The Gospels as Myths

In providing background to how I began to understand the Bible once I realized that it was not an inerrant revelation from God, I have been giving a kind of history of scholarship on the Gospels, explaining how it was that, before the Enlightenment, virtually everyone understood the Gospels to be Supernatural Histories, and that during the Enlightenment there were scholars who maintained they were Natural Histories.  Now I can complete this short survey by talking about a significant development, ...

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The Gospels as Natural Histories

I indicated in my last post that, to my surprise, I had never written about the history of the scholarship on the Gospels in terms of the major shift from seeing them as Supernatural Histories to Natural Histories to Myths.   And just as I was preparing to write about the move to see them as Natural Histories, in today’s post, I read a comment from a reader (Bless his soul, as we used to say!) who pointed out that I ...

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The Gospels as Supernatural Histories

In order to explain the view I started having about the Bible after I had come to realize that it was filled with discrepancies, contradictions, historical errors, and other mistakes – and yet remained a committed Christian – I have to set out my understanding at the time of the Bible as “myth.”  And to do that I have to give a very brief (though this will take a few posts) history of scholarship on the New Testament itself, specifically ...

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How Does A Book Become A Bestseller? Readers’ Mailbag April 21, 2017

In this week’s Mailbag I deal with a question about how a book written for a popular audience becomes a bestseller, specifically with regard to Misquoting Jesus, my book that has sold the best of all by far.

 

QUESTION:

In your previous answer to me you indicated that what makes a bestseller, in the end of the day, is massive media attention.  My question now is what sparks this attention. In other words, why, out of all your books, did Misquoting ...

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Can Myths Be True and Meaningful?

Yesterday I received this interesting comment on my most recent post.  It embodies a view that a lot of other members of the Blog have, and so I thought I should respond to it.  It is about whether there can be meaningful myths in the Bible.  Here is what the reader says.

Imaginative stories by definition are false. To say something is myth and by extension imaginative, is asserting that it is false. For us to say something is ...

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Appreciating the Myths of the Bible

When I came to see that there are mistakes in the Bible, I did not jettison it all as a waste of time.  Not at all.  On the contrary, I continued to value and cherish it, as a book that could reveal truths about God.  Yes it had discrepancies, contradictions, historical errors, glaring scientific mistakes, and so on.  Of course it did.  But that for me was not the ultimate point.  The Bible It was a product of its own ...

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Becoming a Non-Fundamentalist Christian

After realizing that the Bible does in fact contain mistakes, I became a non-fundamentalist Christian and remained one for many years.  It is not easy to describe exactly what I believed “at the time,” only because it was a good expanse of time and there was a kind of transition period in which I evolved into the kind of open-minded, reflective believer that I became and remained, again for some years.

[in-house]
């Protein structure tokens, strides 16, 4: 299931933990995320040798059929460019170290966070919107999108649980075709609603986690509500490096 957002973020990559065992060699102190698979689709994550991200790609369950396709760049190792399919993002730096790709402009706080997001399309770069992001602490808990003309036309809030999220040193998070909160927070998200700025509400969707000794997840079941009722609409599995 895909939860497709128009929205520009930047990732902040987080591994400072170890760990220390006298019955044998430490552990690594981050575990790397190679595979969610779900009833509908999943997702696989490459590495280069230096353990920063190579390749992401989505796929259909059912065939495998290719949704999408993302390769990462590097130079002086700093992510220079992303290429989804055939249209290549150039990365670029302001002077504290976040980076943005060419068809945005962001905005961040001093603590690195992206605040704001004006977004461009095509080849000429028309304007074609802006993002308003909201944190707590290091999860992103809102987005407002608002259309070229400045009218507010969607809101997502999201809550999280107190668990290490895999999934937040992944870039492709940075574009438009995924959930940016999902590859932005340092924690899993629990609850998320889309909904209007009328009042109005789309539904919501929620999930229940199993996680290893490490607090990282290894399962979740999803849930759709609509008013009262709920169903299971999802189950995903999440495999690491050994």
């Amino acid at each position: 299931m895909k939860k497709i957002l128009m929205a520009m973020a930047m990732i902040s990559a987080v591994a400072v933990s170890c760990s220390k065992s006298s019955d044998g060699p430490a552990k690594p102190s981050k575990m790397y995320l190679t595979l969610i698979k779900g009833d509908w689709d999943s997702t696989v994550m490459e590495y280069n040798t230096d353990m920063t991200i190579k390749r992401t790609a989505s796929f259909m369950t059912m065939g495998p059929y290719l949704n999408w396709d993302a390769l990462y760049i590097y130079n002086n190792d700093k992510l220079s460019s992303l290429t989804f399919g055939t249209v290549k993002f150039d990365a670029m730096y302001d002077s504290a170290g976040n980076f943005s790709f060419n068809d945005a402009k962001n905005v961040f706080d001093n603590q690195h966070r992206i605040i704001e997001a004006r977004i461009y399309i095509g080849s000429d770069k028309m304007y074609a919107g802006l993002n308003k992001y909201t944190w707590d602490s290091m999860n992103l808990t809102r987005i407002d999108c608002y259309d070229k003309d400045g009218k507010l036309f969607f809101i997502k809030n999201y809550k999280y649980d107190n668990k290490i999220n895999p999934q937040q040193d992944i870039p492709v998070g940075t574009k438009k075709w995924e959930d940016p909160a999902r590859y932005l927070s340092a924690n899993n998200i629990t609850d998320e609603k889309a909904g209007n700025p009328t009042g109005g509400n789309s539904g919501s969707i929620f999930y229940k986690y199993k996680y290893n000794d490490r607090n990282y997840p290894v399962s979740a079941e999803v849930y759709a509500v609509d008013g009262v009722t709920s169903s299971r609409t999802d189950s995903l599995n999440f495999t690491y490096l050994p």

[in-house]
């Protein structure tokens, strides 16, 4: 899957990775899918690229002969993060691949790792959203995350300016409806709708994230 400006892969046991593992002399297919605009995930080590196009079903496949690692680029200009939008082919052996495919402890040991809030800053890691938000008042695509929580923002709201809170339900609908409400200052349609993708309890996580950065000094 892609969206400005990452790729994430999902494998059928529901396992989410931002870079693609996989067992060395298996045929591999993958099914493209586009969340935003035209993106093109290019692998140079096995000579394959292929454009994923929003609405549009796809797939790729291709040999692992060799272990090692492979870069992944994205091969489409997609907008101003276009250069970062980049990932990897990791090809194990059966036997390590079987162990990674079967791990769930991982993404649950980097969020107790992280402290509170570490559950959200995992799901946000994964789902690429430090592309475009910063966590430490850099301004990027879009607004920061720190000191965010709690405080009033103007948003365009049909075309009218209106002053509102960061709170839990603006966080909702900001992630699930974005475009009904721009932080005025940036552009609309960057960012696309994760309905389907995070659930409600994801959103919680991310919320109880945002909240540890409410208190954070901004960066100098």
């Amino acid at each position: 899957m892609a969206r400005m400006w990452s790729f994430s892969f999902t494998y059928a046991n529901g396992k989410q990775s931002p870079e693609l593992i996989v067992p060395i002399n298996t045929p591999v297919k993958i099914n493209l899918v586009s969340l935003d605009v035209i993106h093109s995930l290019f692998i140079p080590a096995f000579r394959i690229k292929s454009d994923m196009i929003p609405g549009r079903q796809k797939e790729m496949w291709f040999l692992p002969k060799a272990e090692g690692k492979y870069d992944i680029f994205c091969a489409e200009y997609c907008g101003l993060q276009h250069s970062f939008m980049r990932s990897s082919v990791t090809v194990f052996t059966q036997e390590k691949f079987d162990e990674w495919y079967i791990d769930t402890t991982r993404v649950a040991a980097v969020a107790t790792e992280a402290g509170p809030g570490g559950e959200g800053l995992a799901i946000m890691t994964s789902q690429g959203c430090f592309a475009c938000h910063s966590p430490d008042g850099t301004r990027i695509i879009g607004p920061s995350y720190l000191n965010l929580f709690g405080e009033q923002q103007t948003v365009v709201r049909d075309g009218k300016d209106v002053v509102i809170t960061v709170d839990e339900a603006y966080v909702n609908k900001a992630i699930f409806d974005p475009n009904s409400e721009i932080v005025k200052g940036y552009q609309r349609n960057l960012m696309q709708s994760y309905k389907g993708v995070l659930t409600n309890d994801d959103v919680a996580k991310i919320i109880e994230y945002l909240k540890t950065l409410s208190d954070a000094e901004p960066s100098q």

At the early stages I suppose you could describe me ...

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Fundamentalism and the Truth of the Bible

I have recently received a number of inquiries about why realizing there may be mistakes in the Bible might lead someone to become an agnostic.  Here is one that came a few days ago:

 

QUESTION:

I want to thank you for your extensive work in explaining … your journey from believing that the bible contained no errors to proving the bible is not inerrant and simply the work of human writers. What I would like to be explained is the necessary logic ...

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Eyewitnesses and the Gospels: A Blast From the Past

Five years ago today I received and answered this question on the blog.  I thought it would make a nice break from my current discussion of my change of faith, a topic to which I’ll return tomorrow.  For now, here’s a blast from the past.

 

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QUESTION

One of the major points of your work (if I understand correctly) is that the contents of the New Testament are at a vast remove in time, place, and source from any ...

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Finding More Problems in the Old Testament

Yesterday I started detailing some of the contradictions and historical or scientific problems with the Old Testament that I started to find when I was a graduate at Princeton Seminary, starting to examine the Bible not as the inerrant revelation from God Almighty but as a more human book that could indeed have mistakes in it.  The account I gave of these problems was lifted straight from my textbook: The Bible: A Historical and Literary Introduction.  There’s a reason for ...

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